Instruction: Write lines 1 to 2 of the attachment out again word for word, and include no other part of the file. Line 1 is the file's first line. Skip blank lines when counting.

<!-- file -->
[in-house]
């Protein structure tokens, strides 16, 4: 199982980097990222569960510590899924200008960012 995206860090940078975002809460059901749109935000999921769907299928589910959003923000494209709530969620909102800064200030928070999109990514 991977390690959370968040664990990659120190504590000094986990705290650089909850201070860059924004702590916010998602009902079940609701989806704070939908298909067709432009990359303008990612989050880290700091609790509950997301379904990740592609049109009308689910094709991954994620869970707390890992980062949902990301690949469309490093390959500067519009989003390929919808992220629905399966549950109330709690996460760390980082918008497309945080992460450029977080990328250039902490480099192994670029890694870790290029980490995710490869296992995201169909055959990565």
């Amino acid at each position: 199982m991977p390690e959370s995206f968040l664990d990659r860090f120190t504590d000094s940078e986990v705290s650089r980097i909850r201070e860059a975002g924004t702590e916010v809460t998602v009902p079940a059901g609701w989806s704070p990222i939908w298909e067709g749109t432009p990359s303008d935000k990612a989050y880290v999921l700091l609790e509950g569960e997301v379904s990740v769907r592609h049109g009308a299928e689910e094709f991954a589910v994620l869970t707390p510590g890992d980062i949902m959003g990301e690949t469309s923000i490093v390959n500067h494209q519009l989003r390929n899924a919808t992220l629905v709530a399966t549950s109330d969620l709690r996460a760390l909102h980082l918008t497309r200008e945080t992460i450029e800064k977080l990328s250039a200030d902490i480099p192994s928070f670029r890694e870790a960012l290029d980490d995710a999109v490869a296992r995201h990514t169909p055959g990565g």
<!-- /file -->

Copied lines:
[in-house]
């Protein structure tokens, strides 16, 4: 199982980097990222569960510590899924200008960012 995206860090940078975002809460059901749109935000999921769907299928589910959003923000494209709530969620909102800064200030928070999109990514 991977390690959370968040664990990659120190504590000094986990705290650089909850201070860059924004702590916010998602009902079940609701989806704070939908298909067709432009990359303008990612989050880290700091609790509950997301379904990740592609049109009308689910094709991954994620869970707390890992980062949902990301690949469309490093390959500067519009989003390929919808992220629905399966549950109330709690996460760390980082918008497309945080992460450029977080990328250039902490480099192994670029890694870790290029980490995710490869296992995201169909055959990565």